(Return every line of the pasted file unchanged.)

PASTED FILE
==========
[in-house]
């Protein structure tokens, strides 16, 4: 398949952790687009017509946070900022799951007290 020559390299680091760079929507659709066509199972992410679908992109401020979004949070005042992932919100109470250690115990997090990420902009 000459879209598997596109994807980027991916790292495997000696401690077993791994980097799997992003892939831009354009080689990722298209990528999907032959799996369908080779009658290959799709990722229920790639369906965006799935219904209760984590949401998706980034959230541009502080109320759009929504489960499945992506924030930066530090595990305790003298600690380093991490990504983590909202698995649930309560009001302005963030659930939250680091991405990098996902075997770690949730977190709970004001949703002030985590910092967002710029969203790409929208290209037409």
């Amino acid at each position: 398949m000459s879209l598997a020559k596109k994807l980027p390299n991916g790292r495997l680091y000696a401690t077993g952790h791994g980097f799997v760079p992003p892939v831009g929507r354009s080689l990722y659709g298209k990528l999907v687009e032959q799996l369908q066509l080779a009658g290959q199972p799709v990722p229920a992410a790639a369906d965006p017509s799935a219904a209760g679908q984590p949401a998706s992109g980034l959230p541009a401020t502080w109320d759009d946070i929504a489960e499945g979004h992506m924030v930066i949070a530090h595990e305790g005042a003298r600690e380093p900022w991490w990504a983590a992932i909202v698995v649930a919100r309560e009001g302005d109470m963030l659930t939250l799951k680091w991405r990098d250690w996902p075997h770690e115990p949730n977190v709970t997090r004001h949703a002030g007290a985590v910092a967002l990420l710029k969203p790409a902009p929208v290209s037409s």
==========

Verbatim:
[in-house]
């Protein structure tokens, strides 16, 4: 398949952790687009017509946070900022799951007290 020559390299680091760079929507659709066509199972992410679908992109401020979004949070005042992932919100109470250690115990997090990420902009 000459879209598997596109994807980027991916790292495997000696401690077993791994980097799997992003892939831009354009080689990722298209990528999907032959799996369908080779009658290959799709990722229920790639369906965006799935219904209760984590949401998706980034959230541009502080109320759009929504489960499945992506924030930066530090595990305790003298600690380093991490990504983590909202698995649930309560009001302005963030659930939250680091991405990098996902075997770690949730977190709970004001949703002030985590910092967002710029969203790409929208290209037409």
């Amino acid at each position: 398949m000459s879209l598997a020559k596109k994807l980027p390299n991916g790292r495997l680091y000696a401690t077993g952790h791994g980097f799997v760079p992003p892939v831009g929507r354009s080689l990722y659709g298209k990528l999907v687009e032959q799996l369908q066509l080779a009658g290959q199972p799709v990722p229920a992410a790639a369906d965006p017509s799935a219904a209760g679908q984590p949401a998706s992109g980034l959230p541009a401020t502080w109320d759009d946070i929504a489960e499945g979004h992506m924030v930066i949070a530090h595990e305790g005042a003298r600690e380093p900022w991490w990504a983590a992932i909202v698995v649930a919100r309560e009001g302005d109470m963030l659930t939250l799951k680091w991405r990098d250690w996902p075997h770690e115990p949730n977190v709970t997090r004001h949703a002030g007290a985590v910092a967002l990420l710029k969203p790409a902009p929208v290209s037409s």